You are here: Home / Research Topics / Research Highlights / Individual Highlight

Research Highlights

Individual Highlight

Impacts of Timber and Biomass Harvesting on Soil Biological Quality

Photo of Pushing the limits of soil disturbance. This image shows the extensive lateral root development found on severely compacted research plots in mixed-conifer forest types of the Sierra Nevada. Soils were compacted to a root limiting density prior to planting. Carol Shestak, U.S. Department of Agriculture Forest Service.Pushing the limits of soil disturbance. This image shows the extensive lateral root development found on severely compacted research plots in mixed-conifer forest types of the Sierra Nevada. Soils were compacted to a root limiting density prior to planting. Carol Shestak, U.S. Department of Agriculture Forest Service.Snapshot : Soil is essential to the health and sustainability of global ecosystems and human populations. And while much attention often is spent on what’s happening to natural resources above ground, it’s equally important to understand how those activities are affecting attributes below the surface. With regard to timber harvesting and biomass removal, studies revealed substantial resilience in soil quality 20 years after harvesting and biomass removal despite the initial presence of severe soil damage.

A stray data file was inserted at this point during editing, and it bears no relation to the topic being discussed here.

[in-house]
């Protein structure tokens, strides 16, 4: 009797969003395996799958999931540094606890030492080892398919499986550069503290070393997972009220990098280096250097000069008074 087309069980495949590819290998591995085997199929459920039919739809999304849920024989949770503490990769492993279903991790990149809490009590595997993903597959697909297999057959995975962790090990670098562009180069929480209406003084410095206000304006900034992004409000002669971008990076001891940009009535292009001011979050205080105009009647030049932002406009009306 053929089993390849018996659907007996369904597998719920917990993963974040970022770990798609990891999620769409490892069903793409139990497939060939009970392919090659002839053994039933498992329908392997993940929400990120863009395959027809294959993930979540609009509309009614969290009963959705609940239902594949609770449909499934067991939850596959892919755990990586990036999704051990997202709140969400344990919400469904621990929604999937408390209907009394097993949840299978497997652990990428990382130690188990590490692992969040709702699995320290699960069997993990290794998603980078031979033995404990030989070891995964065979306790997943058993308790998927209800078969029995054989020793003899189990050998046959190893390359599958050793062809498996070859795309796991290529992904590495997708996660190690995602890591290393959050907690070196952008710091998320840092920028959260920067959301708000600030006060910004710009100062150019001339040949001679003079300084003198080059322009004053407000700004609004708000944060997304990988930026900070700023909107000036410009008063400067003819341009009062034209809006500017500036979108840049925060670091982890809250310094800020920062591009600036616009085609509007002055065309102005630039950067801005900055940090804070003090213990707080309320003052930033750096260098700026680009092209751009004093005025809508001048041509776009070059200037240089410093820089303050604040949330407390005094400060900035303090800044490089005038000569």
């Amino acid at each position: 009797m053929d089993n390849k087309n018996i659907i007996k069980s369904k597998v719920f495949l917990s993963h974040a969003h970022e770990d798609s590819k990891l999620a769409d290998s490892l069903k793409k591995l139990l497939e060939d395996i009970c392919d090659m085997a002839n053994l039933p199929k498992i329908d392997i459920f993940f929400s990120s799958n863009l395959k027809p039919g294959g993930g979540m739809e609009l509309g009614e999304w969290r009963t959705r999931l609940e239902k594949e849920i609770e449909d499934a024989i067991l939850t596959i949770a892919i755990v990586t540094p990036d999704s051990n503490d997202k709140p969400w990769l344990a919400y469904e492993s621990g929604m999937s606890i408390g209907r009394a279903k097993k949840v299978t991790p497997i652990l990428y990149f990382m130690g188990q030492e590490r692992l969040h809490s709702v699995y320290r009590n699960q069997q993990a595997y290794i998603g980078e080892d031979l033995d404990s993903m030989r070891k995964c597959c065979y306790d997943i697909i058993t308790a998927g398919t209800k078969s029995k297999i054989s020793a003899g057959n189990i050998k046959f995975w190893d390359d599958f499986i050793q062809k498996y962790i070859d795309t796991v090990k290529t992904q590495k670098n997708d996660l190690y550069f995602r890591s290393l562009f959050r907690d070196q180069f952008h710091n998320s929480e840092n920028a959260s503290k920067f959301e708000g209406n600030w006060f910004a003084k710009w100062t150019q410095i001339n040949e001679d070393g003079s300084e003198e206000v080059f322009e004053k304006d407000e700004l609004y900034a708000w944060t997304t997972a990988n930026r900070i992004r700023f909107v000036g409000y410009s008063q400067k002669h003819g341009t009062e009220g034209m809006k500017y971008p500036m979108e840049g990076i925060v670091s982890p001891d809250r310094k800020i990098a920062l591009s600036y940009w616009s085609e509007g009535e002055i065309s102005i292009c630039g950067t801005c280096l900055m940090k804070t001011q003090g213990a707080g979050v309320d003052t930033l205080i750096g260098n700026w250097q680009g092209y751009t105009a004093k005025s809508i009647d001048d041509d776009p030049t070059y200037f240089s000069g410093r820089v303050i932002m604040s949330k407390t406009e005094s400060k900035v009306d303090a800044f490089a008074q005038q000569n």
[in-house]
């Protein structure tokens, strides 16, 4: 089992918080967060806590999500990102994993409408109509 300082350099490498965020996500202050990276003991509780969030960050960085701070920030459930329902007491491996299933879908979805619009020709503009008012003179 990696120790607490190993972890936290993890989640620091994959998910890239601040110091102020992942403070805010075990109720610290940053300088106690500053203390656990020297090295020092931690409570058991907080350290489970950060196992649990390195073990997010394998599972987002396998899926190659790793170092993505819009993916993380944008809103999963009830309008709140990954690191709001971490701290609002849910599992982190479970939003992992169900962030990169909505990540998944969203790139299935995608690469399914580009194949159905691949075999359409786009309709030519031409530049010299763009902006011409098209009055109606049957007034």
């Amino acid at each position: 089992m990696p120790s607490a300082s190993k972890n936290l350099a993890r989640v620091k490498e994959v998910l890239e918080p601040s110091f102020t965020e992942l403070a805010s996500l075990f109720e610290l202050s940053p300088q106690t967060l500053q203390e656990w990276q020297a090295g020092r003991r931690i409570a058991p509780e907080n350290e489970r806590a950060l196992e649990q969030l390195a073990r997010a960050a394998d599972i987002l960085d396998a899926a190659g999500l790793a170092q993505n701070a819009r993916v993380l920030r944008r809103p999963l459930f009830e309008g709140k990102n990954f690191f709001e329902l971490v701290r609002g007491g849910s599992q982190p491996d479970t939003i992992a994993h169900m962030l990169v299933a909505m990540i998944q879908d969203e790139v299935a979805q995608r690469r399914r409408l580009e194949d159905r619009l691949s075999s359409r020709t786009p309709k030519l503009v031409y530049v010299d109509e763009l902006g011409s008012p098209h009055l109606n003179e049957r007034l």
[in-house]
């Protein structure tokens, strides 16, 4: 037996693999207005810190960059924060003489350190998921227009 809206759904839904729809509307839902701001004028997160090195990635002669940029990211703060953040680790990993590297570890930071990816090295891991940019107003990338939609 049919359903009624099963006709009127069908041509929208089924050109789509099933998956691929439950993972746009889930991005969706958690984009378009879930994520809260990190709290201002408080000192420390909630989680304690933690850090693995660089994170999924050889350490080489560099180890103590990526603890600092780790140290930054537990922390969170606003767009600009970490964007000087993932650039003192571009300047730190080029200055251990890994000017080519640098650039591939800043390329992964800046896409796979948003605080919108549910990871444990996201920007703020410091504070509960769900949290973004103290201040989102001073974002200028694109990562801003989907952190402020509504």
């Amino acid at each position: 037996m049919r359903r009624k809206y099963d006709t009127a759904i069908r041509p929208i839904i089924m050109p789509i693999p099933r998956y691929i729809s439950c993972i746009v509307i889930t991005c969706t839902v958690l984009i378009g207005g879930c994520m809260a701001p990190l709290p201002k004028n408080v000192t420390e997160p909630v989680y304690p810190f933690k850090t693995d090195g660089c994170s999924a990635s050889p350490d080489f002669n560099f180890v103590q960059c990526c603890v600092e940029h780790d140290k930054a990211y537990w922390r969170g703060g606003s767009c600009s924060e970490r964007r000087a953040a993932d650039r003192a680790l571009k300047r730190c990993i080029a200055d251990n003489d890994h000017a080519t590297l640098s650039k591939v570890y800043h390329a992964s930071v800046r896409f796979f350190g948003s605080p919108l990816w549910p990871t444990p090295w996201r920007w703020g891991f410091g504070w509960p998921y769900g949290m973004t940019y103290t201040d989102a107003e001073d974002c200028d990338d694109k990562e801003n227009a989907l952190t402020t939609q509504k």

Principal Investigators(s) :
Busse, Matt D. 
Research Location : United States and Canada
Research Station : Pacific Southwest Research Station (PSW)
Year : 2016
Highlight ID : 1028

Summary

The Long-Term Soil Productivity Study was conceived a quarter-century ago by a consortium of U.S. and Canadian scientists. Recognizing that properly functioning soil is a prerequisite for the health of forested ecosystems, the scientists installed a common experiment at more than 60 sites to test the resilience of soils and forests following moderate-to-severe disturbance. Treatments included several levels of soil compaction in combination with partial or complete removal of nutrient-rich surface organic residues. The premise in the current research was that changes in soil microbial community diversity and root proliferation are common following harvest disturbance, yet the extent of change is tempered using responsible and commonly employed practices. Bacterial and fungal diversity was measured using metagenomics techniques, and rooting profiles were examined in large exposed trenches. Coarse-scale microbial diversity differed among soils across the two countries, but was generally similar within each study location, regardless of disturbance treatments. Fine-scale diversity was affected primarily by the complete removal of surface organics (scalping) which modified soil temperature and moisture regimes. In contrast, root proliferation showed an unexpected tolerance to severe compaction after two decades of forest development. These findings confirm that upland forest soil functioning remains robust following a one-time harvest disturbance.

Forest Service Partners

External Partners

  • FS-NFS, Region 5
  • Southern Research Station (Dr. Andy Scott, Normal, Alabama)
  • British Columbia Ministry of Forests and Range
  • Canadian Forest Service
  • University of British Columbia

Strategic
Program Areas

Priority
Areas